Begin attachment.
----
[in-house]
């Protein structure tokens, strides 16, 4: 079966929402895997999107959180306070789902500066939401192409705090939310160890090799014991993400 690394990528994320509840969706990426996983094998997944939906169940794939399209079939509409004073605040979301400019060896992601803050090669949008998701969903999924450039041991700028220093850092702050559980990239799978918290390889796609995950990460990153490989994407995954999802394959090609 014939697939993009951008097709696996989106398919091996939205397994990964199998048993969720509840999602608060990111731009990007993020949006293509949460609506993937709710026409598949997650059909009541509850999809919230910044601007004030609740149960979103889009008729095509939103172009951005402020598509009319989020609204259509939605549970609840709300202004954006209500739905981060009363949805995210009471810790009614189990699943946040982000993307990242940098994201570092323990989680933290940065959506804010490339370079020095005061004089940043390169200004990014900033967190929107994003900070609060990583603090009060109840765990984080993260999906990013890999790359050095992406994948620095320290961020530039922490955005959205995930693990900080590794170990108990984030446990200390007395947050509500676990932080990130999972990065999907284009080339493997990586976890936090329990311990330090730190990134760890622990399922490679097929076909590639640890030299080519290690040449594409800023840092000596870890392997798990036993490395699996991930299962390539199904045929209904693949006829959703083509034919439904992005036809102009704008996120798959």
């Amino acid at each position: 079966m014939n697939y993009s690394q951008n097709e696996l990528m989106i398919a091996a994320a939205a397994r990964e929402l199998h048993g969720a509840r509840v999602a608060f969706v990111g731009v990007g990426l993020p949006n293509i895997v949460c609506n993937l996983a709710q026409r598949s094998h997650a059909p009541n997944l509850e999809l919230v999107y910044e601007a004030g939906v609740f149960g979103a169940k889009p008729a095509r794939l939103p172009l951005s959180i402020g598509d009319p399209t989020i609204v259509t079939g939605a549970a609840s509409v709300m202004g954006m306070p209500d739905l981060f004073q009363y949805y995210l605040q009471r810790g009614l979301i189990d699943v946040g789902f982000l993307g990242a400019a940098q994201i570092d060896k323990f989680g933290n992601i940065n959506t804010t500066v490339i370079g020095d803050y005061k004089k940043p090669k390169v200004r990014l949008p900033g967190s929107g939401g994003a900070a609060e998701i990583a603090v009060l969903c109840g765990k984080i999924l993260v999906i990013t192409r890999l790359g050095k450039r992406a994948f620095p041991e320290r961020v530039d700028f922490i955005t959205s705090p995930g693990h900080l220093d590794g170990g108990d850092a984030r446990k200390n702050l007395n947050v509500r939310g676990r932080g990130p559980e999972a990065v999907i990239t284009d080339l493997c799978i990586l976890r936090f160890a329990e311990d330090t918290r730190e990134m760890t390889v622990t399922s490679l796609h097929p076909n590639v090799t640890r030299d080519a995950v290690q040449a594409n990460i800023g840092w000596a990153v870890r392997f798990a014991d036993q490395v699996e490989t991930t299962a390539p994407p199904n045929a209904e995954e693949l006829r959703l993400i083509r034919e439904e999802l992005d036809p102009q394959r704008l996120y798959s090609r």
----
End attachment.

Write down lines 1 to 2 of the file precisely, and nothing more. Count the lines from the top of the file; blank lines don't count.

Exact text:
[in-house]
């Protein structure tokens, strides 16, 4: 079966929402895997999107959180306070789902500066939401192409705090939310160890090799014991993400 690394990528994320509840969706990426996983094998997944939906169940794939399209079939509409004073605040979301400019060896992601803050090669949008998701969903999924450039041991700028220093850092702050559980990239799978918290390889796609995950990460990153490989994407995954999802394959090609 014939697939993009951008097709696996989106398919091996939205397994990964199998048993969720509840999602608060990111731009990007993020949006293509949460609506993937709710026409598949997650059909009541509850999809919230910044601007004030609740149960979103889009008729095509939103172009951005402020598509009319989020609204259509939605549970609840709300202004954006209500739905981060009363949805995210009471810790009614189990699943946040982000993307990242940098994201570092323990989680933290940065959506804010490339370079020095005061004089940043390169200004990014900033967190929107994003900070609060990583603090009060109840765990984080993260999906990013890999790359050095992406994948620095320290961020530039922490955005959205995930693990900080590794170990108990984030446990200390007395947050509500676990932080990130999972990065999907284009080339493997990586976890936090329990311990330090730190990134760890622990399922490679097929076909590639640890030299080519290690040449594409800023840092000596870890392997798990036993490395699996991930299962390539199904045929209904693949006829959703083509034919439904992005036809102009704008996120798959």